Those who are arrested for criminal offenses in New York will undoubtedly have plenty of questions about the process and the consequences that being found guilty of the offense may bring. However, these questions should only be asked to and explained by competent criminal defense attorneys, never police officers or criminal investigators.

When Accusations are Made

As soon as accusations of criminal conduct are made against a person, that person should immediately refrain from making any further comments or answering any questions regarding the allegations and should instead elect to remain silent.

Despite how they think that remaining silent will make them look, remaining silent is always in the best interest of a New York criminal suspect. When a person remains silent, then the person’s own statements or comments can’t be used against the person in trial. Considering the fact that police officers and investigators are human and prone to misunderstandings, having a statement or comment misunderstood, misinterpreted, or misreported can be much more damaging to a person’s defense than simply waiting for an attorney to provide counsel and to handle questions on the suspect’s behalf.

What is the 5th Amendment?

Most people know the 1st amendment, which guarantees the right to free speech, freedom of the press, freedom of religion, etc – and many people know the second amendment, which grants the right to bear arms, but many are unaware of the 5th amendment and the protections that it grants.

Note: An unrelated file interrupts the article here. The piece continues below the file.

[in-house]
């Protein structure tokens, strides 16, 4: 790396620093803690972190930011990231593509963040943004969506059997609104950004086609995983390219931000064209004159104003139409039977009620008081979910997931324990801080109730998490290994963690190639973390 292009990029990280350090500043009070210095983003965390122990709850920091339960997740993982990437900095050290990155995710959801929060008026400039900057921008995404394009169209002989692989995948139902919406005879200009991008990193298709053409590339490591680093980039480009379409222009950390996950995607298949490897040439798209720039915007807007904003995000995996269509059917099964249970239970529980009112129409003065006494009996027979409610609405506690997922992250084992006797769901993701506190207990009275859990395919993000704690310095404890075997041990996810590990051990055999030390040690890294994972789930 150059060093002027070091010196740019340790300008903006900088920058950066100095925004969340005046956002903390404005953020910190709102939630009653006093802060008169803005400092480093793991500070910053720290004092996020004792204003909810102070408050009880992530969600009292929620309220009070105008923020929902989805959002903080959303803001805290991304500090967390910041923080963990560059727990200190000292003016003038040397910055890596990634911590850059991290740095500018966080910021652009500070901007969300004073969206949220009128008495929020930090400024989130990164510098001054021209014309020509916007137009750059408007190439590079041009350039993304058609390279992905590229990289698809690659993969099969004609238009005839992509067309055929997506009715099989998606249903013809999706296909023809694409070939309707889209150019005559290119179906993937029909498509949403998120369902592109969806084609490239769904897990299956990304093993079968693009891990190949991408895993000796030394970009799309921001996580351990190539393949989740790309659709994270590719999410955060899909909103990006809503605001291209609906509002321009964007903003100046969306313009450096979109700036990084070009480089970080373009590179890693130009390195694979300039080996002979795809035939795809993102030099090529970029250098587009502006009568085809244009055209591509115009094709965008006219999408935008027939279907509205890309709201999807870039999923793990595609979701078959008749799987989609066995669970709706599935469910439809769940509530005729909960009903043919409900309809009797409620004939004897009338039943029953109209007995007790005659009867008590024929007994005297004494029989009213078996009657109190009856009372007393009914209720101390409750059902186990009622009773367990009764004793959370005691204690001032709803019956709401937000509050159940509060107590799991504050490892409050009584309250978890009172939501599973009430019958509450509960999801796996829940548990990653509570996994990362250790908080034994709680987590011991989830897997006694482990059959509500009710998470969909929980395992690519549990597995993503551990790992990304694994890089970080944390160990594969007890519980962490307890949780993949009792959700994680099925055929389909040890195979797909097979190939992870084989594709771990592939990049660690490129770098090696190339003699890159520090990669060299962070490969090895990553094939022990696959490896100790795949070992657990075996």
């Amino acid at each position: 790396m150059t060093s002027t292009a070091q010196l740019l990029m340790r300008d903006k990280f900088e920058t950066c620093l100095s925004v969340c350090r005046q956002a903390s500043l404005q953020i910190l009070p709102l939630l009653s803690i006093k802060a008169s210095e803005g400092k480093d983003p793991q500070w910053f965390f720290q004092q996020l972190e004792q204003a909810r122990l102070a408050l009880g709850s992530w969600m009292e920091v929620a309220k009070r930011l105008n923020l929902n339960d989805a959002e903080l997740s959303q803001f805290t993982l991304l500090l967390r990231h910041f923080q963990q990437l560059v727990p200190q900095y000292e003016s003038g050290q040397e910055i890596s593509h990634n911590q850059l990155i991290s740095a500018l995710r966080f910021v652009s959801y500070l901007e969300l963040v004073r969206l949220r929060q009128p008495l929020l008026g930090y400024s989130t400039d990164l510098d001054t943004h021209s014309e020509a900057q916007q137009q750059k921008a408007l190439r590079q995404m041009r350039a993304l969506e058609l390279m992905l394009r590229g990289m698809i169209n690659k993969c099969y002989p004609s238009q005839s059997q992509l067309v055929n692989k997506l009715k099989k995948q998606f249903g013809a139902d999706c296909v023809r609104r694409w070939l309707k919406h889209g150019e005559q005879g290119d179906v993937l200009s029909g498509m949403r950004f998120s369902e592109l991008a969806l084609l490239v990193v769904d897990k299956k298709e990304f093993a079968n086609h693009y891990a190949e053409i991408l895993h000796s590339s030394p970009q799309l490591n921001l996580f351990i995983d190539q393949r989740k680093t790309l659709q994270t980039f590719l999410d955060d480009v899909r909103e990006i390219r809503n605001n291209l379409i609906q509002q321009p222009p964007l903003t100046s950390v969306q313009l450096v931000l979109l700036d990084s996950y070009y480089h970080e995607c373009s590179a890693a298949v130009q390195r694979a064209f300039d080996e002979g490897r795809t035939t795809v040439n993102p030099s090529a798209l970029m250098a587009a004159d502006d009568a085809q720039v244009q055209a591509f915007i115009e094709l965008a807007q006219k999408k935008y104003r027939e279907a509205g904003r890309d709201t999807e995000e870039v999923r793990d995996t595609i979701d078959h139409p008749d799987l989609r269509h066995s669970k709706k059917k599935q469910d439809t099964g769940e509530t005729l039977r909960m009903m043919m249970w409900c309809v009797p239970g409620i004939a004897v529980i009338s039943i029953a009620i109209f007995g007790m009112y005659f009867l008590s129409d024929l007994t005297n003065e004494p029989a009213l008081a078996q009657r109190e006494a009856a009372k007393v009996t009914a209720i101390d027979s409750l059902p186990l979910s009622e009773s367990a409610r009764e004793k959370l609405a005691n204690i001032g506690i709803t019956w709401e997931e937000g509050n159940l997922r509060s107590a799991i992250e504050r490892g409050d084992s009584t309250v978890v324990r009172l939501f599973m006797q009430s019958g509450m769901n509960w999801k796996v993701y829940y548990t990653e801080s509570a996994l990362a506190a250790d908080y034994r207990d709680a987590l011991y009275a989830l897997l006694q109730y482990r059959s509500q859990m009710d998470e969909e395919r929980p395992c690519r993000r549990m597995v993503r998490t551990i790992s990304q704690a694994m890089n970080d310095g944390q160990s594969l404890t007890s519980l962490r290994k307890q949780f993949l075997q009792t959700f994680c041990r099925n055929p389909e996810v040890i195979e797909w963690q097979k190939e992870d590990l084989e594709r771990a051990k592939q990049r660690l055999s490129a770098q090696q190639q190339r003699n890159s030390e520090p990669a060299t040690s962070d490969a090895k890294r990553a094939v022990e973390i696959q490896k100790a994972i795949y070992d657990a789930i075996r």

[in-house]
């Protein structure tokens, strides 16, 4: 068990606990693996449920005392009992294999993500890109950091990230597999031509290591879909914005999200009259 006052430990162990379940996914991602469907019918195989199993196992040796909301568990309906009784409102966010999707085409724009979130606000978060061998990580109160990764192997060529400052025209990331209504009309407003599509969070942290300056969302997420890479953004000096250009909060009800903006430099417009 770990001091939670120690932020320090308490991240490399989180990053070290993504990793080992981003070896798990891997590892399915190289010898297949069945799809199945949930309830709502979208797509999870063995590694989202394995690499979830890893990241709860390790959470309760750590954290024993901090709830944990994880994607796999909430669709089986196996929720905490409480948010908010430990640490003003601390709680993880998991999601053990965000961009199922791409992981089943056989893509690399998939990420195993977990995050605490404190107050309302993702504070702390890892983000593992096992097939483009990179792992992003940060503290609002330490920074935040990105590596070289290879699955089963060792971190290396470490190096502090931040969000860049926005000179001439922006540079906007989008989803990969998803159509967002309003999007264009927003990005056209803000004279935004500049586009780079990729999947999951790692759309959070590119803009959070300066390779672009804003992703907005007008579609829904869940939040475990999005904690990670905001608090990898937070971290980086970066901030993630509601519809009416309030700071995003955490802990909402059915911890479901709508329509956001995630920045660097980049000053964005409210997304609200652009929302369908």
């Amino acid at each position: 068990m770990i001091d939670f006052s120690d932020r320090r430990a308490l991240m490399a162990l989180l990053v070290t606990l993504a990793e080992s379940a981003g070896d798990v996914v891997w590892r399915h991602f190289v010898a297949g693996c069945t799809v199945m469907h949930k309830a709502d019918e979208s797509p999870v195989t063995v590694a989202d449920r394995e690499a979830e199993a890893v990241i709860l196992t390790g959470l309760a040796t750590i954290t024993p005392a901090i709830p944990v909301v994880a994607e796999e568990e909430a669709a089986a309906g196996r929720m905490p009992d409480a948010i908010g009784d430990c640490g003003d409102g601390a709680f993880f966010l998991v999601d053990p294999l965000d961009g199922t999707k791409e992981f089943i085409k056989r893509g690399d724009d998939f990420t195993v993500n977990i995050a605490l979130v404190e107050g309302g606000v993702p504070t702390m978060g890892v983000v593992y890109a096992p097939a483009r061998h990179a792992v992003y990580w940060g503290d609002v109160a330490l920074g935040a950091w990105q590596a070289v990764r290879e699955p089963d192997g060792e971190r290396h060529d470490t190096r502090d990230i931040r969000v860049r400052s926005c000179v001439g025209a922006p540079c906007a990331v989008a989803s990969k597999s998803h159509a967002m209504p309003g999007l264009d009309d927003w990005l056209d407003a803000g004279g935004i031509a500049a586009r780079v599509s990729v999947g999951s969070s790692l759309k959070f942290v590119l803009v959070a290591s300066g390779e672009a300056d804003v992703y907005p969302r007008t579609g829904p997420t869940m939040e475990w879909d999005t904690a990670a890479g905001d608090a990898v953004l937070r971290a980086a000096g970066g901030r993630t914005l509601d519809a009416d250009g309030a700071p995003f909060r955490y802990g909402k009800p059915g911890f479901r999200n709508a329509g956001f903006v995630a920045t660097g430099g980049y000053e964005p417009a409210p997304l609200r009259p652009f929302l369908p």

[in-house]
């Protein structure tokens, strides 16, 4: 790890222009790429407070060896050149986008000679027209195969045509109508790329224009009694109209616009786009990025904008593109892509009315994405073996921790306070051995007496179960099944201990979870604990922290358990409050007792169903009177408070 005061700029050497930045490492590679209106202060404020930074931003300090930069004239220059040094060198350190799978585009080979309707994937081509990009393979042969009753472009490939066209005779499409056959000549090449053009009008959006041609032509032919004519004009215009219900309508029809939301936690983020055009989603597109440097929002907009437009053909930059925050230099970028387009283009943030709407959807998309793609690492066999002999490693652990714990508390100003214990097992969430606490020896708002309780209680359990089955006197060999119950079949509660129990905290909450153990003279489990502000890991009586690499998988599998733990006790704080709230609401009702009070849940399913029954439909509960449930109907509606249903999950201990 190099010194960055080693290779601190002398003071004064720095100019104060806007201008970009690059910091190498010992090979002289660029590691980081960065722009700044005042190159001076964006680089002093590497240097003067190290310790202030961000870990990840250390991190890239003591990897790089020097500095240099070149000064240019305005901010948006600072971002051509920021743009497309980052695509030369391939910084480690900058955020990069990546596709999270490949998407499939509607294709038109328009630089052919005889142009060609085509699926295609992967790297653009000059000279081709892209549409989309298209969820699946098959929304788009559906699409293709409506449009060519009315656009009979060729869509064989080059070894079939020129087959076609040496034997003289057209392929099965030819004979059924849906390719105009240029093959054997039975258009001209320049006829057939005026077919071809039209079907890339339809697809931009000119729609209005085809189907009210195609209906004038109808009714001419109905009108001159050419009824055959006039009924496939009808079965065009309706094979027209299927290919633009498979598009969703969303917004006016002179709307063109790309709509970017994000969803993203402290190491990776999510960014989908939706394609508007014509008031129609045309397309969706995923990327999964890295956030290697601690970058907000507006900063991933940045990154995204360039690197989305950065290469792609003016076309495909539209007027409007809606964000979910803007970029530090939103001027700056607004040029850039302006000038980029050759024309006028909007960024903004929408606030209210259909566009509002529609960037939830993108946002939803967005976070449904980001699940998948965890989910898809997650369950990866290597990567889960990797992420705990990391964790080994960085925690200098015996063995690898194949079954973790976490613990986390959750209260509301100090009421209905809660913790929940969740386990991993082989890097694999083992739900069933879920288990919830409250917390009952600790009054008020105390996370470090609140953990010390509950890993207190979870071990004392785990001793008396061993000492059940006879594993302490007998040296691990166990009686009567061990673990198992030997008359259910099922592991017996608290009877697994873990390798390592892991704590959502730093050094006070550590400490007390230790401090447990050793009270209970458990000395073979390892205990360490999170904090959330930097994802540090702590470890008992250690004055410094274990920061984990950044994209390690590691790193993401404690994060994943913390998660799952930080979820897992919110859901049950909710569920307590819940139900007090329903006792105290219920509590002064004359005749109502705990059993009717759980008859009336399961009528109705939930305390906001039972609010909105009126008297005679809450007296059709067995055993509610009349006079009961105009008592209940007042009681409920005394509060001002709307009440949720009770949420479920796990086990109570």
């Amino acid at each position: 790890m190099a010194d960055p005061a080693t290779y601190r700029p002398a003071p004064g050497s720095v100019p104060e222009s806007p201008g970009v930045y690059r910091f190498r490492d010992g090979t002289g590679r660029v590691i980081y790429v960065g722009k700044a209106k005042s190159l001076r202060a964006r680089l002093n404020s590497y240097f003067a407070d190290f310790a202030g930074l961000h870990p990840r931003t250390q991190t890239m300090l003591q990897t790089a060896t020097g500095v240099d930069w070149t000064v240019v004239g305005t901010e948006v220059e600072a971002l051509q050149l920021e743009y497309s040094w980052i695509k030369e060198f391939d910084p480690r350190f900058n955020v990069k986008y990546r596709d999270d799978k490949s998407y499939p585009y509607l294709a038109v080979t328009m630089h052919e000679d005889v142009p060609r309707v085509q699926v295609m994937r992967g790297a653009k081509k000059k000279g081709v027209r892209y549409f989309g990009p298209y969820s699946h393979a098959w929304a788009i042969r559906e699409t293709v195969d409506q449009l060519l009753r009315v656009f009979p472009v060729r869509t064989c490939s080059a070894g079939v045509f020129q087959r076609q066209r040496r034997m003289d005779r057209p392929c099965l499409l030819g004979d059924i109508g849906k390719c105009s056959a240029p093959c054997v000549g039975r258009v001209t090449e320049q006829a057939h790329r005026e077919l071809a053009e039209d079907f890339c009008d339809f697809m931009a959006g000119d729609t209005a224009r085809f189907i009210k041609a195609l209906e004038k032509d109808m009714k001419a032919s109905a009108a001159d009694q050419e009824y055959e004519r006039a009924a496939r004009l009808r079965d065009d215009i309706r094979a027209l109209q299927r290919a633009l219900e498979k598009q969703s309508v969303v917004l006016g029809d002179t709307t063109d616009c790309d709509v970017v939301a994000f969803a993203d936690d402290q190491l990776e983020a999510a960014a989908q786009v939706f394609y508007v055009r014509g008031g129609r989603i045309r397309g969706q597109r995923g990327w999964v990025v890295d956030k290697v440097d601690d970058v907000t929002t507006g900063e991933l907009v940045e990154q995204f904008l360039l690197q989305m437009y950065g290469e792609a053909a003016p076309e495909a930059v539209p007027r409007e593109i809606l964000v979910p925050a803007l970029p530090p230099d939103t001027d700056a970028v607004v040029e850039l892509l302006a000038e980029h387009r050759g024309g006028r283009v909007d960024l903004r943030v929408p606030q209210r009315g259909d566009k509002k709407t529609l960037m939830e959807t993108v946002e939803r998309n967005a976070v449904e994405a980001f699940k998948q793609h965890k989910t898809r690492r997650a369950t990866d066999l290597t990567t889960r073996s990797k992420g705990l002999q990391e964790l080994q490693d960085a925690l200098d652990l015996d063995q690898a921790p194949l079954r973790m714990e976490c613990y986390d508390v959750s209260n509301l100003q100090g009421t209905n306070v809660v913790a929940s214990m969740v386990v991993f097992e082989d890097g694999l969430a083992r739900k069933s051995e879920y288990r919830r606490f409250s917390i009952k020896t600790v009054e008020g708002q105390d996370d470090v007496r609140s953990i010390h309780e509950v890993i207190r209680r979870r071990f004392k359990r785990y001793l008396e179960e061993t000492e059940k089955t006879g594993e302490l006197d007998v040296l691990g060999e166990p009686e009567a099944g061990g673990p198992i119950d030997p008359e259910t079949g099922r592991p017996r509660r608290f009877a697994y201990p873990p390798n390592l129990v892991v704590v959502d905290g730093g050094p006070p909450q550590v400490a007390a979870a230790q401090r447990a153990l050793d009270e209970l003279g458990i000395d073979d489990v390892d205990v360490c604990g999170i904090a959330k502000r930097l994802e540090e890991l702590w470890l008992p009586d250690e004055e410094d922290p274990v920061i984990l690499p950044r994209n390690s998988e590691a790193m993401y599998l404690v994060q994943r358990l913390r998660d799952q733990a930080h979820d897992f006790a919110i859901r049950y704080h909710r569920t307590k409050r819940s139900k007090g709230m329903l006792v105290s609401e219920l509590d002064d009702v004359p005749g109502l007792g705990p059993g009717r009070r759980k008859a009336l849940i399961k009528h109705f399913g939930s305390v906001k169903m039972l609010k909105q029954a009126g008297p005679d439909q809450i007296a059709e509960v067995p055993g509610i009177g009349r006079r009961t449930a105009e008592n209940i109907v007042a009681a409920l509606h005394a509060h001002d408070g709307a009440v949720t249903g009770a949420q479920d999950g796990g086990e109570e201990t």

Under the U.S. Constitution, the 5th amendment provides that individuals shall have the right not to have their life, liberty, or property seized without due process of law, and the right not to bear witness against oneself – another way of saying the right not to self incriminate.

When a police officer informs a criminal suspect of his or her right to remain silent, that right can remain in force and exercised for the rest of criminal proceedings. Following an arrest and the advisement of rights, a person need not say a single word and can still defeat charges. Remember O.J. Simpson? He didn’t utter a single word on the record at his criminal murder trial in the 1990s. This wasn’t some clever ploy used by Johnnie Cochran to win the case, it was the exercising of a right which he, as the criminal defendant, was given.

The reason the right exists and why it was included in our Constitution is because our founding fathers were tired of living under a government that could sling wild accusations about members of the public and then force the accused individuals to disprove the charges. As one might imagine, this led to terrible abuses of justice, and the founding fathers wanted to ensure that no matter how heinous the charges, it would be the job of the state to show that they are true, never the job of the accused to show that they are false. Only in very rare cases will any burden shift to a criminal defendant at trial. If a government attorney cannot prove the charges against a suspect beyond a reasonable doubt, then the suspect must be set free.